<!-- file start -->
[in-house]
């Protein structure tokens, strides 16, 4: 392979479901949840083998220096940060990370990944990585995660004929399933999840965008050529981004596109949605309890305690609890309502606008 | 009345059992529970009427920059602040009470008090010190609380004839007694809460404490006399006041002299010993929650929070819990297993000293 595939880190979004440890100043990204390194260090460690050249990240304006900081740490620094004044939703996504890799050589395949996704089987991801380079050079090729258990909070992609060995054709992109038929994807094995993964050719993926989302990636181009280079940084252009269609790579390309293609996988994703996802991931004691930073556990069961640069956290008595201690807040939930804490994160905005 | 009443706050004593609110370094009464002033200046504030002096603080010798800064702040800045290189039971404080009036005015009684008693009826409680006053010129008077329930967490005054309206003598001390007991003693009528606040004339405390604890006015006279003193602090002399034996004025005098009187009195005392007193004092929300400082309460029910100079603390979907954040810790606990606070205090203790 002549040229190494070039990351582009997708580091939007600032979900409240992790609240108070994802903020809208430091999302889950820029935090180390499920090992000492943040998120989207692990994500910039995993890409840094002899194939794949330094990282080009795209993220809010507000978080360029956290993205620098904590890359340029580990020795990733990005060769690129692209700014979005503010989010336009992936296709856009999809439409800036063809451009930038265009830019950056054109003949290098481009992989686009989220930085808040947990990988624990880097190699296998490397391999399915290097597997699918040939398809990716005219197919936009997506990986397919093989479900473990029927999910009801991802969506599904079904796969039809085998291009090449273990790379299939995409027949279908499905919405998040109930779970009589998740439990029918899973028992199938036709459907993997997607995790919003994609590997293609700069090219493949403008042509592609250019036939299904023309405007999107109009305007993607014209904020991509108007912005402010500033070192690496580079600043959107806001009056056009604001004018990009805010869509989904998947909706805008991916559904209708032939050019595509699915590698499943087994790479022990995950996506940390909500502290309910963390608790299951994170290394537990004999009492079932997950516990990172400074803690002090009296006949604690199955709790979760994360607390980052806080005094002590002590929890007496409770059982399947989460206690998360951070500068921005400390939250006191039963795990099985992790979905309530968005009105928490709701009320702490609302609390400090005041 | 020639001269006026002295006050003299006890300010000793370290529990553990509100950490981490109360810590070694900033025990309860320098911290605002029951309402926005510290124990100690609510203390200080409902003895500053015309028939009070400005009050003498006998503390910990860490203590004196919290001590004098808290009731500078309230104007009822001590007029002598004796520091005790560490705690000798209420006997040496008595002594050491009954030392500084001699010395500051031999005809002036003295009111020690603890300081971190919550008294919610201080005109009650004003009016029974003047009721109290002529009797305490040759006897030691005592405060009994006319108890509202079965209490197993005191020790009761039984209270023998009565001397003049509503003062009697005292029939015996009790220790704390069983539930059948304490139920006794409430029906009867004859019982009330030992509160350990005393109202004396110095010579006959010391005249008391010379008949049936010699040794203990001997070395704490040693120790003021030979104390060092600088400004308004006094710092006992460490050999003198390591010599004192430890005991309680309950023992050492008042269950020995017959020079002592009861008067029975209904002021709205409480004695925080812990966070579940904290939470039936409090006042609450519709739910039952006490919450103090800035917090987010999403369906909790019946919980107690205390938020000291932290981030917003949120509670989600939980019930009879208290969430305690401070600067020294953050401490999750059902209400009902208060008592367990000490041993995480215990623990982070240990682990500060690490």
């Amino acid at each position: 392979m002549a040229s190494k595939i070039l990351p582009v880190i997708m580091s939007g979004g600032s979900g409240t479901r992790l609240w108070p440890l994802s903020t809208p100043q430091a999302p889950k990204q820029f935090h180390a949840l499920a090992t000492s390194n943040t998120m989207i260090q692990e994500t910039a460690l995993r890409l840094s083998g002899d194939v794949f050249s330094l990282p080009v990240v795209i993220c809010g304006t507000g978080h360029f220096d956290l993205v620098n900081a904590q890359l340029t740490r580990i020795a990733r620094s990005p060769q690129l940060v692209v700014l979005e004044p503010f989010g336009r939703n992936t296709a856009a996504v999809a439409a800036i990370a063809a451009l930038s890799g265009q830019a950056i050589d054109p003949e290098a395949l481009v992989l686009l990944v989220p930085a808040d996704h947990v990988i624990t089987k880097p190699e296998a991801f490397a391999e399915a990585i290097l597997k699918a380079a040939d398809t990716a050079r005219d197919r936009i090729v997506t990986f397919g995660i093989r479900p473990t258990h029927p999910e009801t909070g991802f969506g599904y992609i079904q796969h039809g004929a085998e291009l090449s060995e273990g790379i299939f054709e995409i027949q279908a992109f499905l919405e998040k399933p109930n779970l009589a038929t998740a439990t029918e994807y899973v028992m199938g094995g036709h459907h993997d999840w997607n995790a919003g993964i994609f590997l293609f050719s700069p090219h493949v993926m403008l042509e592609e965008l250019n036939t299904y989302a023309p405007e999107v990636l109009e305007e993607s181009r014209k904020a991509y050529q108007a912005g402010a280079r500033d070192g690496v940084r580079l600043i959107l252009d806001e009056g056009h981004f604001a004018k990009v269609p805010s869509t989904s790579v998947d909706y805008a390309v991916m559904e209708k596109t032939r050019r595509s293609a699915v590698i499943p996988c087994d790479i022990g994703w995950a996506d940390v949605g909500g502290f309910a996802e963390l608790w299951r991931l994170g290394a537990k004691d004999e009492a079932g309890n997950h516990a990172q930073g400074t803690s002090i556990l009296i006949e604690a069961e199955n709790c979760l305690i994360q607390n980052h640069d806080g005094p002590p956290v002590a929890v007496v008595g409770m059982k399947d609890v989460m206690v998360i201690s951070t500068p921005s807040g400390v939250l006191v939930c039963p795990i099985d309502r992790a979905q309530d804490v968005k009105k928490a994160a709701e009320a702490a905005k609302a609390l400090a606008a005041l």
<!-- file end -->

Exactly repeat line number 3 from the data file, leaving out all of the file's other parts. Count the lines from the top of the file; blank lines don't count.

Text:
């Amino acid at each position: 392979m002549a040229s190494k595939i070039l990351p582009v880190i997708m580091s939007g979004g600032s979900g409240t479901r992790l609240w108070p440890l994802s903020t809208p100043q430091a999302p889950k990204q820029f935090h180390a949840l499920a090992t000492s390194n943040t998120m989207i260090q692990e994500t910039a460690l995993r890409l840094s083998g002899d194939v794949f050249s330094l990282p080009v990240v795209i993220c809010g304006t507000g978080h360029f220096d956290l993205v620098n900081a904590q890359l340029t740490r580990i020795a990733r620094s990005p060769q690129l940060v692209v700014l979005e004044p503010f989010g336009r939703n992936t296709a856009a996504v999809a439409a800036i990370a063809a451009l930038s890799g265009q830019a950056i050589d054109p003949e290098a395949l481009v992989l686009l990944v989220p930085a808040d996704h947990v990988i624990t089987k880097p190699e296998a991801f490397a391999e399915a990585i290097l597997k699918a380079a040939d398809t990716a050079r005219d197919r936009i090729v997506t990986f397919g995660i093989r479900p473990t258990h029927p999910e009801t909070g991802f969506g599904y992609i079904q796969h039809g004929a085998e291009l090449s060995e273990g790379i299939f054709e995409i027949q279908a992109f499905l919405e998040k399933p109930n779970l009589a038929t998740a439990t029918e994807y899973v028992m199938g094995g036709h459907h993997d999840w997607n995790a919003g993964i994609f590997l293609f050719s700069p090219h493949v993926m403008l042509e592609e965008l250019n036939t299904y989302a023309p405007e999107v990636l109009e305007e993607s181009r014209k904020a991509y050529q108007a912005g402010a280079r500033d070192g690496v940084r580079l600043i959107l252009d806001e009056g056009h981004f604001a004018k990009v269609p805010s869509t989904s790579v998947d909706y805008a390309v991916m559904e209708k596109t032939r050019r595509s293609a699915v590698i499943p996988c087994d790479i022990g994703w995950a996506d940390v949605g909500g502290f309910a996802e963390l608790w299951r991931l994170g290394a537990k004691d004999e009492a079932g309890n997950h516990a990172q930073g400074t803690s002090i556990l009296i006949e604690a069961e199955n709790c979760l305690i994360q607390n980052h640069d806080g005094p002590p956290v002590a929890v007496v008595g409770m059982k399947d609890v989460m206690v998360i201690s951070t500068p921005s807040g400390v939250l006191v939930c039963p795990i099985d309502r992790a979905q309530d804490v968005k009105k928490a994160a709701e009320a702490a905005k609302a609390l400090a606008a005041l």